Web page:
Abdominal sepsis 7.7
Urosepsis 5.2
Other sepsis 12.3
Liver cirrhosis 7.1
Acute liver failure 4.5
Liver transplantation 2.6
Gastrointestinal bleeding 7.7
Cardiopulmonary 13.5
Acute pancreatitis 5.2
Other 9.0
Medical conditions (no–yes, %)
Diabetes mellitus 75.7–24.3
Arterial hypertension 48.5–51.5
Chronic alcohol intake 71.4–28.6
Chronic obstructive pulmonary disease 83.6–16.4
Liver cirrhosis 76.1–23.9
Malignant disease 67.2–32.8
Survival rates (yes–no, %)
ICU survival 71.2–28.8
30-d survival 73.4–26.6
180-d survival 48.5–51.5
1-yr survival 39.6–60.4
Follow-up survival 25.2–74.8
Loosen et al
4 www.ccejournal.org 2020 • Volume 2 • e0171
OS (median OSMMA: 132.6 wk if MMA > 75th percentile [39 HU],
47.0 wk if MMA between 75th and 50th percentile [31–39 HU],
31.4 wk if MMA between 50th and 25th percentile [21–31 HU],
and 13.1 wk if MMA < 25th percentile [< 21 HU]).
Subsequently, we aimed at identifying potential underlying
factors which contributed to an impaired OS in patients with an
unfavorable body composition. As the time of mechanical ventila-
tion on the ICU is a well-established prognostic factor for OS (10),
we correlated the MMA with the duration of ventilation and
observed a signicant negative correlation between the HU and
the total hours of mechanical ventilation on the ICU (Fig. 3A).
us, a higher degree of myosteatosis (lower MMA) was associ-
ated with a longer necessity of mechanical ventilation, potentially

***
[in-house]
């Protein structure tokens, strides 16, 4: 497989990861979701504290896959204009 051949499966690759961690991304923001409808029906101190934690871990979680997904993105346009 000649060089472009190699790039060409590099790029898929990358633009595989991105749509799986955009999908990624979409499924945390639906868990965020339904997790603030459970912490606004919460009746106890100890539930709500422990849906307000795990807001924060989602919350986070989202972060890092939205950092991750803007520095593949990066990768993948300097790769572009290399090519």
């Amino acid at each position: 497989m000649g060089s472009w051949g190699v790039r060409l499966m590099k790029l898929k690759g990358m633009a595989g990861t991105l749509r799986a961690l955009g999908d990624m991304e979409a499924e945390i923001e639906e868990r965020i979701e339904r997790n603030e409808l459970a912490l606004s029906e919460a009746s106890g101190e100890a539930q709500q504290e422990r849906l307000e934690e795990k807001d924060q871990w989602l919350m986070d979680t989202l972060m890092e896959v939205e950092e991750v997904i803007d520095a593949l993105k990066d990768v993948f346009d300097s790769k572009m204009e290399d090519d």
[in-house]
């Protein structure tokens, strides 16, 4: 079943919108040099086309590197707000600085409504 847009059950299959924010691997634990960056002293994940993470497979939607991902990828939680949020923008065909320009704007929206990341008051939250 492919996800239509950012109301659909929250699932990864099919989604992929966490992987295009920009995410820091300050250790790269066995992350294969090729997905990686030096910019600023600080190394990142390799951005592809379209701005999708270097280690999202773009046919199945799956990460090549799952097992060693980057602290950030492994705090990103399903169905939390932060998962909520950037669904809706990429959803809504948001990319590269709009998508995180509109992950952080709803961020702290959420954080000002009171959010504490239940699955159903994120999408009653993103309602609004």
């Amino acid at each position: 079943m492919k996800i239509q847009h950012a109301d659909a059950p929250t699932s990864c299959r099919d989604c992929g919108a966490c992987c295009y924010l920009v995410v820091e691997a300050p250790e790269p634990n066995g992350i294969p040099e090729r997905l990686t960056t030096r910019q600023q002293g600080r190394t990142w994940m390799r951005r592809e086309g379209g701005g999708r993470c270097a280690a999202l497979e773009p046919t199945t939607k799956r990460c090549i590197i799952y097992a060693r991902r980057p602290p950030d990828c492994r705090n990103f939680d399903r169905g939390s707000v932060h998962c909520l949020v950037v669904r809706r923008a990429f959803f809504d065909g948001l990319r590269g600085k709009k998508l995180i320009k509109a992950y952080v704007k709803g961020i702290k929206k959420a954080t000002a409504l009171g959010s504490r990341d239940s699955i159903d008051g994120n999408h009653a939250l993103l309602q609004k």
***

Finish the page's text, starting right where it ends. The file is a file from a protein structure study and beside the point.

leading to an impaired OS. Besides the duration of mechani-
cal ventilation, we also found a signicant negative correlation
between the MMA and the duration of hospital stay, including the
stay on the ICU and standard care (Fig. 3B). Finally, we compared
the MMA in patients who did or did not fulll the criteria of sep-
sis, representing another well-established prognostic parameter in
ICU patients. Here, we observed signicantly lower MMA values
in septic patients compared with patients with nonseptic disease
(Fig. 3C). On the contrary, the L3SMI did not correlate with any
of these parameters (Fig.3 DF).
Body Composition and Patient Characteristics
To evaluate a potential association between the patients’ body
composition and clinicopathological parameters, we compared
the L3SMI and the MMA between patients with dierent medi-
cal conditions (diabetes, arterial hypertension, chronic obstruc-
tive pulmonary disease [COPD], liver cirrhosis, chronic alcohol
intake, and malignant disease). While patients with diabetes mel-
litus showed signicantly higher L3SMI values than nondiabetic
patients, we did not observe a signicant dierence of the L3SMI
between patients with or without arterial hypertension, COPD,
liver cirrhosis, chronic alcohol intake, or malignant disease. e
L3SMI was also not signicantly altered when patients were strati-
ed with respect to their acute medical condition that led to ICU
admission (Supplemental Fig. 3 AG, Supplemental Digital
Figure 1. The ICU patients’ body composition predicts long-term outcome. A, Patients with 180-d survival have significantly higher skeletal muscle index
(L3SMI) values compared to patients who deceased during this time. B, The L3SMI is significantly higher in patients who survive for at least one after ICU
admission. Patients who die within the first 180 d (C) or first year (D) following ICU admission have significantly lower mean skeletal muscle attenuation (MMA).